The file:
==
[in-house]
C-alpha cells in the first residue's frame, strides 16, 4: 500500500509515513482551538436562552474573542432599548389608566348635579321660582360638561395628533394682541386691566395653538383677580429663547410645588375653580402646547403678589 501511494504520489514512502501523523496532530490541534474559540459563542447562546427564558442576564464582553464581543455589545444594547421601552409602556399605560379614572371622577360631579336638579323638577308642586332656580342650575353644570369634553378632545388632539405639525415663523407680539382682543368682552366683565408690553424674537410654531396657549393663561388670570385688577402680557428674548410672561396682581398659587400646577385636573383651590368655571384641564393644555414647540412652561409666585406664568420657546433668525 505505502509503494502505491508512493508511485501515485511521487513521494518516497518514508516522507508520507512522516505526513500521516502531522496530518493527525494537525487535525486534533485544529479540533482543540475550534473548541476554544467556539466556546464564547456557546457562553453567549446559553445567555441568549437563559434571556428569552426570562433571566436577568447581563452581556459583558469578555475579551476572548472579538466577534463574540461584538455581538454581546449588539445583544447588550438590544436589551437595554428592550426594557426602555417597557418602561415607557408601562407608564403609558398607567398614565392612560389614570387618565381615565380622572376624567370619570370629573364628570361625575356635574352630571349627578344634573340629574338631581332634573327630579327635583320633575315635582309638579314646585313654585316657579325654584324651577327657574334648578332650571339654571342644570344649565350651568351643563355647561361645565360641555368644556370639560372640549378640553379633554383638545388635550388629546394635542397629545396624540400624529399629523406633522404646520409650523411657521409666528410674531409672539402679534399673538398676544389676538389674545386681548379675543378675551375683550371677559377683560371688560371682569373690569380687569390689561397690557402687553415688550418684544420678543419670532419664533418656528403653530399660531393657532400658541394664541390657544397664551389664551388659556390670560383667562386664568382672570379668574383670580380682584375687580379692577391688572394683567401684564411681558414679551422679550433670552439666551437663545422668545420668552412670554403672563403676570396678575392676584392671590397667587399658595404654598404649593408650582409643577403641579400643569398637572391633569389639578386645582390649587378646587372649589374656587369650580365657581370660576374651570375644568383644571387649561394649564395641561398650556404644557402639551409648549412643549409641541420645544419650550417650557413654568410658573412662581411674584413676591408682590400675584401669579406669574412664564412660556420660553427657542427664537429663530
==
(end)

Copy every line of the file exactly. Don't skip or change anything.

[in-house]
C-alpha cells in the first residue's frame, strides 16, 4: 500500500509515513482551538436562552474573542432599548389608566348635579321660582360638561395628533394682541386691566395653538383677580429663547410645588375653580402646547403678589 501511494504520489514512502501523523496532530490541534474559540459563542447562546427564558442576564464582553464581543455589545444594547421601552409602556399605560379614572371622577360631579336638579323638577308642586332656580342650575353644570369634553378632545388632539405639525415663523407680539382682543368682552366683565408690553424674537410654531396657549393663561388670570385688577402680557428674548410672561396682581398659587400646577385636573383651590368655571384641564393644555414647540412652561409666585406664568420657546433668525 505505502509503494502505491508512493508511485501515485511521487513521494518516497518514508516522507508520507512522516505526513500521516502531522496530518493527525494537525487535525486534533485544529479540533482543540475550534473548541476554544467556539466556546464564547456557546457562553453567549446559553445567555441568549437563559434571556428569552426570562433571566436577568447581563452581556459583558469578555475579551476572548472579538466577534463574540461584538455581538454581546449588539445583544447588550438590544436589551437595554428592550426594557426602555417597557418602561415607557408601562407608564403609558398607567398614565392612560389614570387618565381615565380622572376624567370619570370629573364628570361625575356635574352630571349627578344634573340629574338631581332634573327630579327635583320633575315635582309638579314646585313654585316657579325654584324651577327657574334648578332650571339654571342644570344649565350651568351643563355647561361645565360641555368644556370639560372640549378640553379633554383638545388635550388629546394635542397629545396624540400624529399629523406633522404646520409650523411657521409666528410674531409672539402679534399673538398676544389676538389674545386681548379675543378675551375683550371677559377683560371688560371682569373690569380687569390689561397690557402687553415688550418684544420678543419670532419664533418656528403653530399660531393657532400658541394664541390657544397664551389664551388659556390670560383667562386664568382672570379668574383670580380682584375687580379692577391688572394683567401684564411681558414679551422679550433670552439666551437663545422668545420668552412670554403672563403676570396678575392676584392671590397667587399658595404654598404649593408650582409643577403641579400643569398637572391633569389639578386645582390649587378646587372649589374656587369650580365657581370660576374651570375644568383644571387649561394649564395641561398650556404644557402639551409648549412643549409641541420645544419650550417650557413654568410658573412662581411674584413676591408682590400675584401669579406669574412664564412660556420660553427657542427664537429663530